Casa Grande Dispatch
CASA GRANDE — U.S. Sen. Kyrsten Sinema, D-Ariz., says federal aid to several Pinal County school districts will be protected and possibly expand in the near future.
Arizona’s senior senator told PinalCentral this week she’s confident Impact Aid, a program that provides funding to Arizona schools with Native American students, will remain intact despite proposals from the White House to cut the program’s budget.
President Donald Trump’s budget for the next fiscal year proposes cutting a portion of Impact Aid funding. Sinema’s not worried because Congress holds the power for appropriating funds.
“I didn’t read the president’s budget,” Sinema said. “It’s not real.”
School districts in Casa Grande, Stanfield, Sacaton, Coolidge and Maricopa receive funding from Impact Aid, collecting up to $3.6 million in fiscal year 2017.
The program was designed to assist schools that don’t receive property taxes for students living on Native American reservations or military bases.
Trump’s proposed budget would not increase the section of Impact Aid that funds Arizona school districts and eliminates funding for other districts that have their property seized by the federal government.
The U.S. Department of Education wrote in its proposed budget that it can’t ensure whether these school districts actually educate children living on federally connected land.
The National Association of Federally Impacted Schools, which represents school districts dependent on Impact Aid, opposes Trump’s budget proposals and called for a $50-million increase to the program.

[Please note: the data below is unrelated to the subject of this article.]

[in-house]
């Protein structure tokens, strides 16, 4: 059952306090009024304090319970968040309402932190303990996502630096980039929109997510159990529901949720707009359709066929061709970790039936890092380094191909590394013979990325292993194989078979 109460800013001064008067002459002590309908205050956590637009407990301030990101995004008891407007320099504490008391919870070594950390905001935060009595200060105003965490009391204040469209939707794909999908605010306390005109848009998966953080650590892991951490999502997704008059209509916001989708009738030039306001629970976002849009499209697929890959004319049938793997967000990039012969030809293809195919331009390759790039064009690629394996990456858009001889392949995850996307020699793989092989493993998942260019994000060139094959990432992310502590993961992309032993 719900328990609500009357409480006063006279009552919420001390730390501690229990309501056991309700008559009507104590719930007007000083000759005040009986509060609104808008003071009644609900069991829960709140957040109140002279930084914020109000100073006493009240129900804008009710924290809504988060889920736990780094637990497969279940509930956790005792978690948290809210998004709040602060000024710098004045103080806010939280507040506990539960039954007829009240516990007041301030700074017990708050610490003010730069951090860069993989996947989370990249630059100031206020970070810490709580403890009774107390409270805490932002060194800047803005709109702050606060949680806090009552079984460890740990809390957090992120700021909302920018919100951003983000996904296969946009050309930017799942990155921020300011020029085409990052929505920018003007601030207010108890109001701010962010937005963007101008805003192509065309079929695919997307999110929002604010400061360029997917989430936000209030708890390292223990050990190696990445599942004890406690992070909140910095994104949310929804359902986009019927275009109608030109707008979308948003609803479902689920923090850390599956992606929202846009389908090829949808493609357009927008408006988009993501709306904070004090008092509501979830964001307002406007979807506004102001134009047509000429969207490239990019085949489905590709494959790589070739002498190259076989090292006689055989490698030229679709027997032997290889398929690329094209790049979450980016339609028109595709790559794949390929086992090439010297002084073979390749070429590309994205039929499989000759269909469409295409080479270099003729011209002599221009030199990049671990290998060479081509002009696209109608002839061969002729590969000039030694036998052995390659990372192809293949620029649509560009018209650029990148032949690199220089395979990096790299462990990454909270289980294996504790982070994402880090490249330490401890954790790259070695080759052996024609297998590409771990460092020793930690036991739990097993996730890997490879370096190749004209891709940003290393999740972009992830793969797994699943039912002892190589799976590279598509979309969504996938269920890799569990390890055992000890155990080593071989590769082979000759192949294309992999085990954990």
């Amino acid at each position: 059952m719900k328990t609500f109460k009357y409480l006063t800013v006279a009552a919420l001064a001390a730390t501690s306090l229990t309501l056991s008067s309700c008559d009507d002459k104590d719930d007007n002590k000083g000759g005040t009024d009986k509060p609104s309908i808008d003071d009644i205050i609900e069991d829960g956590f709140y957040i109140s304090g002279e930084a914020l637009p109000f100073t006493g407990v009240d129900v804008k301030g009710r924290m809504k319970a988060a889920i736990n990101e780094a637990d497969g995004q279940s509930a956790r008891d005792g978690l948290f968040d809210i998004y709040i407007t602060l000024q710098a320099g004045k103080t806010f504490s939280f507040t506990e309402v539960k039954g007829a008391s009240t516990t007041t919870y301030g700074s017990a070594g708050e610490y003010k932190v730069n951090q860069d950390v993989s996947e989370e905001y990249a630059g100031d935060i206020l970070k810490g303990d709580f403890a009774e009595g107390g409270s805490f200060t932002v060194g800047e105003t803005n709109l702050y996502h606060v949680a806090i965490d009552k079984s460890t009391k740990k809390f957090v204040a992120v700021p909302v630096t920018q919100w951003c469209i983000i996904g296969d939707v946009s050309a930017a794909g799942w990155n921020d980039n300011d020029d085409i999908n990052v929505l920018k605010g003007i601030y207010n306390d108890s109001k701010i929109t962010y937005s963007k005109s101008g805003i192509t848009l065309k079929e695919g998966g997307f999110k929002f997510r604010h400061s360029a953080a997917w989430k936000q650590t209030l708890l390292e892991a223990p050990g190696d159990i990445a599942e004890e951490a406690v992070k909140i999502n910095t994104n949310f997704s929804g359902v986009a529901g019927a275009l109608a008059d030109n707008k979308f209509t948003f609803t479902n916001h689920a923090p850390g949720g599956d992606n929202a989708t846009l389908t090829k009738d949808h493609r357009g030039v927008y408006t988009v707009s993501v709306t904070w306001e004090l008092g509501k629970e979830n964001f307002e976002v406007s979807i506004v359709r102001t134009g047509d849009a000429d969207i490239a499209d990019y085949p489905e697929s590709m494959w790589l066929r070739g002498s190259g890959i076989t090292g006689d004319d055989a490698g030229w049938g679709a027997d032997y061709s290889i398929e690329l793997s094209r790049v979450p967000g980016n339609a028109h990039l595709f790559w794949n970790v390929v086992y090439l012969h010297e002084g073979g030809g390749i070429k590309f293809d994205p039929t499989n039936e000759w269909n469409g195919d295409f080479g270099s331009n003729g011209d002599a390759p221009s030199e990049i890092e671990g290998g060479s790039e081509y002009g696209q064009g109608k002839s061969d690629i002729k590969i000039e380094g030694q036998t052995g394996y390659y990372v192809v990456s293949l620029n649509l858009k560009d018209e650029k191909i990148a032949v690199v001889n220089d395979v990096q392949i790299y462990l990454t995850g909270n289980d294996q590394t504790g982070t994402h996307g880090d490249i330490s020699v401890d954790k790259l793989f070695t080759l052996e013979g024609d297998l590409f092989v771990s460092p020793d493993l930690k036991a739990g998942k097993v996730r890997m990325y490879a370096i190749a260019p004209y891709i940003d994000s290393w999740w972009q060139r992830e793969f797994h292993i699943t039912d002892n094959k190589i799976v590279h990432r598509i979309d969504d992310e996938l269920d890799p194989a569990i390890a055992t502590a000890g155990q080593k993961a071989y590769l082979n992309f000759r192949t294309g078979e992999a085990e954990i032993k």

“We should be investing in the future of these students, not cutting critical programs,” NAFIS Executive Director Hilary Goldmann said in a statement.
Sinema, who was elected to the Senate in 2018, said Arizona is one of the largest recipients of Impact Aid and thinks Congress will be able to continue appropriating more funding for the program, as it has in recent years.
Despite only being in office a few months, the Democratic senator said she’s been thinking of Pinal County while legislating in the Capitol.
She referenced her ability to get a cellphone company to improve broadband connectivity for an RV park near Casa Grande earlier this year. And she’s trying to find ways to help Pinal County not have the worst ratio of primary care doctors per capita in the state.
And what about the influx of migrants trying to get across the U.S.-Mexico border?
The senator doesn’t think the president’s threats of shutting down the border are realistic, considering the economic harm it would bring to commerce that moves between Arizona and Mexico.
She and U.S. Sen. Martha McSally called on Customs and Border Protection this week not to remove any officers from the country’s ports of entry. The Arizona senators said they want to work with CBP to improve border security, but not the at the cost of reducing port staffing.